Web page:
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American College of Physicians Releases New Guidelines for Diagnosing Obstructive Sleep Apnea

by / Monday, 25 August 2014 / Published in Sleep Apnea and CPAP

sleep apneaMore than 18 million Americans are affected by sleep apnea – though the vast majority of individuals who have this sleep disorder remain undiagnosed. If left untreated, sleep apnea can lead to serious health issues – including cardiovascular disease, weight gain, headaches and high blood pressure – but the good news is that it’s relatively easy to diagnose and treat.

The American College of Physicians (ACP) recently published a press release announcing new recommendations for diagnosing obstructive sleep apnea (OSA) – the most common type of this disorder.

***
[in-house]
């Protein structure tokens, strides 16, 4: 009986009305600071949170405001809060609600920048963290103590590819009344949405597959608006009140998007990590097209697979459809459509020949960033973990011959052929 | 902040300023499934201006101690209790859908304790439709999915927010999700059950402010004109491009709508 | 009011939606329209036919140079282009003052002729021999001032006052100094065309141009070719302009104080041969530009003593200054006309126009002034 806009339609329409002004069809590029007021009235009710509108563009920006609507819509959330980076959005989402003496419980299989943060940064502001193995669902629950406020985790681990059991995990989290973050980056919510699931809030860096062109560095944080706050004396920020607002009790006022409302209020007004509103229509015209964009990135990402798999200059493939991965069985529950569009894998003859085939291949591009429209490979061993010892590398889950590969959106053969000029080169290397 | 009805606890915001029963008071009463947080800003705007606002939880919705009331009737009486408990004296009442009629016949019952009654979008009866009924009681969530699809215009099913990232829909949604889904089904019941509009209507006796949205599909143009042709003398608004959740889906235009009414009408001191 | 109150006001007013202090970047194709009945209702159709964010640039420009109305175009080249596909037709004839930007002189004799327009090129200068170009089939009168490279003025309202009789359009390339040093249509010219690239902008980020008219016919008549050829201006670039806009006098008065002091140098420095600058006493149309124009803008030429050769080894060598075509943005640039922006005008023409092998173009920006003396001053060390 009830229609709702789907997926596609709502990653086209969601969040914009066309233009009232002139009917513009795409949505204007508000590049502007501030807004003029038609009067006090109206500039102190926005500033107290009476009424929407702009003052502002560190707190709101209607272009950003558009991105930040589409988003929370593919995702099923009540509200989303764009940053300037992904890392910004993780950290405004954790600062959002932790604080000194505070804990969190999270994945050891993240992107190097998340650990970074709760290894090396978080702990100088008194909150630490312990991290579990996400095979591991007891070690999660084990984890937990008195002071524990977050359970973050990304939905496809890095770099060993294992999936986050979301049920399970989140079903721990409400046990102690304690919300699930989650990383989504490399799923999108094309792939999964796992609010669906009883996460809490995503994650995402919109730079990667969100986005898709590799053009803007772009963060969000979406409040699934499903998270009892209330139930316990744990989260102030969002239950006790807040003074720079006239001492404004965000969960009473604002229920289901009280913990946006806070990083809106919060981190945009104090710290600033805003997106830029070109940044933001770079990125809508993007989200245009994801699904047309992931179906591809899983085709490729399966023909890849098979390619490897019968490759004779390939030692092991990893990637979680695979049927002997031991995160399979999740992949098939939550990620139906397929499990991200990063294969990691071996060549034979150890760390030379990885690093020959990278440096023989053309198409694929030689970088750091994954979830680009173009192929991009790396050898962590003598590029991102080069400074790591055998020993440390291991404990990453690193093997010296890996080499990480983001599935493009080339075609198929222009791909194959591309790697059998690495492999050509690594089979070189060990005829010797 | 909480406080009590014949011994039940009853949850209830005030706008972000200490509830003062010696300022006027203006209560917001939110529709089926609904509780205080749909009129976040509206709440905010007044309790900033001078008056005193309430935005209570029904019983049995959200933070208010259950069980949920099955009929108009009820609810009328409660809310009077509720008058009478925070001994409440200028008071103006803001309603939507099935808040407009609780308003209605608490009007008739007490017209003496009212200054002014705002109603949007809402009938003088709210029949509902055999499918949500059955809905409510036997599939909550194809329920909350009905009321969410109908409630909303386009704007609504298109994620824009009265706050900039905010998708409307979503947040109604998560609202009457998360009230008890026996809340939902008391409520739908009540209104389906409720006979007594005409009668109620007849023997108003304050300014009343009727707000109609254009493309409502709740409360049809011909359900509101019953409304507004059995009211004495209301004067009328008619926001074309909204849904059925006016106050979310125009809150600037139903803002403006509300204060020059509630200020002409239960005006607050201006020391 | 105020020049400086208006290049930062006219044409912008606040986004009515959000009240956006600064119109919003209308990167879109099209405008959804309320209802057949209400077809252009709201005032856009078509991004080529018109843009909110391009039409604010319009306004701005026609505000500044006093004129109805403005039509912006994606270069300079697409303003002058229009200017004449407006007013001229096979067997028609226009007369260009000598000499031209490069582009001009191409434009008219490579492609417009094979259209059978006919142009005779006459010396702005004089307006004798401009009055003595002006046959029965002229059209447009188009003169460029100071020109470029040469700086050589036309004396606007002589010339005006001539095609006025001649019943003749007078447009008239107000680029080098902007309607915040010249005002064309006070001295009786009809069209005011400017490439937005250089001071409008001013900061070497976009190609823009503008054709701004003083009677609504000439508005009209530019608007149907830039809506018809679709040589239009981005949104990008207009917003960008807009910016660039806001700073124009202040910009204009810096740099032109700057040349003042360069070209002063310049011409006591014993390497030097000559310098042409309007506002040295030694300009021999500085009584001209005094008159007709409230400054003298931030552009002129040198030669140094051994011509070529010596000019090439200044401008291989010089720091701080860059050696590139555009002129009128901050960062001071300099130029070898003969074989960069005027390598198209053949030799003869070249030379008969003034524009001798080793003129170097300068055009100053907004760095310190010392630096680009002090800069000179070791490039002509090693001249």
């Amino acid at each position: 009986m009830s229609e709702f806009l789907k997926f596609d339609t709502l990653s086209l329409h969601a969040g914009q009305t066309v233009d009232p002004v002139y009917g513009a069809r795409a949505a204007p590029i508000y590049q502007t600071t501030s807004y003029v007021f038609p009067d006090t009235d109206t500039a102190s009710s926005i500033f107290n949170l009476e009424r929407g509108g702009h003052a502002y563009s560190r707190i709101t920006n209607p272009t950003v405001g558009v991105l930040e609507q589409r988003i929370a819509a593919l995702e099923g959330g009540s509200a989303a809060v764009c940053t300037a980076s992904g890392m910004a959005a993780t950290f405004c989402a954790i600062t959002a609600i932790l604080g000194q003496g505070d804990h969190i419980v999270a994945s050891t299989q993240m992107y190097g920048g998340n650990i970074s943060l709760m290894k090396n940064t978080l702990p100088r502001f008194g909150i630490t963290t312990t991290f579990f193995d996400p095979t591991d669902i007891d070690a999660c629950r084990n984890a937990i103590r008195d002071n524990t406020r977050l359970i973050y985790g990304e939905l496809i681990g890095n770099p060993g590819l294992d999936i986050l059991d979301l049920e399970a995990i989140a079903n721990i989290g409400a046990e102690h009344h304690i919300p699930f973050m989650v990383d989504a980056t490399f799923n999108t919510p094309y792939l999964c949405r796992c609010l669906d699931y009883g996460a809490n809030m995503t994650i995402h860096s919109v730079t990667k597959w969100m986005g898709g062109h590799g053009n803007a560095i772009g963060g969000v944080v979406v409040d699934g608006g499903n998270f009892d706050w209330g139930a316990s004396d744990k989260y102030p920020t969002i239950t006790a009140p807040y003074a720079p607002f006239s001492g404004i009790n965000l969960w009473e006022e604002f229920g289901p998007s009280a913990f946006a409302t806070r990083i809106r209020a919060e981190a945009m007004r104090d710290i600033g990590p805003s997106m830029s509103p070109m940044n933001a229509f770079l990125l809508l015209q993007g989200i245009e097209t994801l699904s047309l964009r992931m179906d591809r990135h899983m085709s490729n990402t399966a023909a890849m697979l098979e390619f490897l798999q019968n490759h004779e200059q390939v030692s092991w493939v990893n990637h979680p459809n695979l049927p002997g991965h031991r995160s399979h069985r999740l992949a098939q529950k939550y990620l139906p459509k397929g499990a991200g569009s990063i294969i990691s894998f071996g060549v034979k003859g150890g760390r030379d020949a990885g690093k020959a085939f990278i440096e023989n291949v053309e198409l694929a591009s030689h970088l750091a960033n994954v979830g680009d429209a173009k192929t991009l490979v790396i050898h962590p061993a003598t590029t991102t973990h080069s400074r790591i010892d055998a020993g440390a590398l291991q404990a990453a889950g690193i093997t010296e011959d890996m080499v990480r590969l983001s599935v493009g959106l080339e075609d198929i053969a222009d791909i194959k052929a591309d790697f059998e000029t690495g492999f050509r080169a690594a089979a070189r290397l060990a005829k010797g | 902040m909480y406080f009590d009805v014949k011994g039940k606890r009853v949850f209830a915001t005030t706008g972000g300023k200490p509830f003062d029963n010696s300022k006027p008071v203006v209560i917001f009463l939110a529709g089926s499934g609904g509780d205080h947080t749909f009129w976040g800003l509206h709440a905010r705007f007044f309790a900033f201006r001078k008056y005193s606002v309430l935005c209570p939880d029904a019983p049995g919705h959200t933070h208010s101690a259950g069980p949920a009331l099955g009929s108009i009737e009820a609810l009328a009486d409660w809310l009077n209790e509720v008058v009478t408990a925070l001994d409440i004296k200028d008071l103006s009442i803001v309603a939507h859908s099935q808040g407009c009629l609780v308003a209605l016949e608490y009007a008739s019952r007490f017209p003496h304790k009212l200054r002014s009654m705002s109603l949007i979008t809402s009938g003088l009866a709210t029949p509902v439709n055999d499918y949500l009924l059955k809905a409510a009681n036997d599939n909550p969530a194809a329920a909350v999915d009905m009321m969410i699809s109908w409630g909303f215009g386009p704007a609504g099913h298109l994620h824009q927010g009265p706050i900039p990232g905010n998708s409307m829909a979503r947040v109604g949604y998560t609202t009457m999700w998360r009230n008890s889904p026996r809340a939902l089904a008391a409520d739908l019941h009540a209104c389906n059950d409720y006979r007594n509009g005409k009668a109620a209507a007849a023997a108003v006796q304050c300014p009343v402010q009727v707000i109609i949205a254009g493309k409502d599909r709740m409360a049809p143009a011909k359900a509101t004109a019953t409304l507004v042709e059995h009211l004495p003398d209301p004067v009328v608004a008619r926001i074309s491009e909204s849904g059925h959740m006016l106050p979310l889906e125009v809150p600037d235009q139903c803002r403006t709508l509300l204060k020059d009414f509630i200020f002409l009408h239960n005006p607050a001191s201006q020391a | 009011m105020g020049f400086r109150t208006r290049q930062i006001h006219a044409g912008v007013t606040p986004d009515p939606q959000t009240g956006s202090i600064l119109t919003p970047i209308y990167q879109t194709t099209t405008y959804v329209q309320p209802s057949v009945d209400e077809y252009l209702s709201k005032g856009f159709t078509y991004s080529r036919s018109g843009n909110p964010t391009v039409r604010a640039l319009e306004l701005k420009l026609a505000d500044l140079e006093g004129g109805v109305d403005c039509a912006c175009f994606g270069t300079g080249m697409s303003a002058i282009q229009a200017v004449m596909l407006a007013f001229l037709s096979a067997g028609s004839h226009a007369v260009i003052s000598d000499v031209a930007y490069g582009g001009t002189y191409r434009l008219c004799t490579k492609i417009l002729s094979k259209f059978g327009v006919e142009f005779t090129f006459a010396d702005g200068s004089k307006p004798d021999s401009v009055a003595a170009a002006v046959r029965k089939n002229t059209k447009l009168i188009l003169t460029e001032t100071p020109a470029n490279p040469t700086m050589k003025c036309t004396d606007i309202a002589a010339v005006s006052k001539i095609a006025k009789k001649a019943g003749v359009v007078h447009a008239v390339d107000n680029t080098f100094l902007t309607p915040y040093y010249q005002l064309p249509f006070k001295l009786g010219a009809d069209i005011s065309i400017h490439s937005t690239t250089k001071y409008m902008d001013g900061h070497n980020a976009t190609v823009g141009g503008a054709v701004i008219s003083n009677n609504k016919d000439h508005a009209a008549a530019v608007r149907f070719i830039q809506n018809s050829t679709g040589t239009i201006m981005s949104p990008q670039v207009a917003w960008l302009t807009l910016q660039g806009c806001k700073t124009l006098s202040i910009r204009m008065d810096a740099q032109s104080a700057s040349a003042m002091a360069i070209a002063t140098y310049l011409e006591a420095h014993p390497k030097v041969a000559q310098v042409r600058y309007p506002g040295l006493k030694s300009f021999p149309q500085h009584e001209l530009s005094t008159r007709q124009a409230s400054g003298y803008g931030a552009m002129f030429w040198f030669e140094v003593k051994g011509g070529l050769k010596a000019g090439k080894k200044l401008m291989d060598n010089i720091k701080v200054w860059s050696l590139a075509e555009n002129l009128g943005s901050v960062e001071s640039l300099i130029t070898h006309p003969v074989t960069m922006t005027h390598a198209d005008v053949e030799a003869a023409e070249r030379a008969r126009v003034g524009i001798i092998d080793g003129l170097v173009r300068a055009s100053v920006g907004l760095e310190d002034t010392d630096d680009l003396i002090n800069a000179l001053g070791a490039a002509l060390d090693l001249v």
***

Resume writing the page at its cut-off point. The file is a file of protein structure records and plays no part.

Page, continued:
According to the source, the ACP recommends that doctors assess patients who have unexplained daytime sleepiness to determine if they suffer from OSA.

Part of the ACP’s mission is to provide High Value Care advice to doctors and patients so that they can better understand the advantages, risks and costs of various testing and treatment options for OSA. The overall goal is to improve patient health while eliminating wasteful practices.

Dr. David Fleming, president of the ACP, explained that diagnosing obstructive sleep apnea is considered High Value Care. On the other hand, “assessing patients for OSA in the absence of daytime sleepiness […] is low value care because the evidence indicates that it does not improve clinical outcomes,” states the press release.

While there are different ways to diagnose OSA, the ACP recommends that patients who experience unexplained daytime sleepiness undergo a full-night polysomnography (PSG) in a sleep laboratory. If PSG is not an option, a home-based portable monitor is the second-best method of diagnose, according to the ACP.

For more information about the ACP’s guidelines, click here.

 

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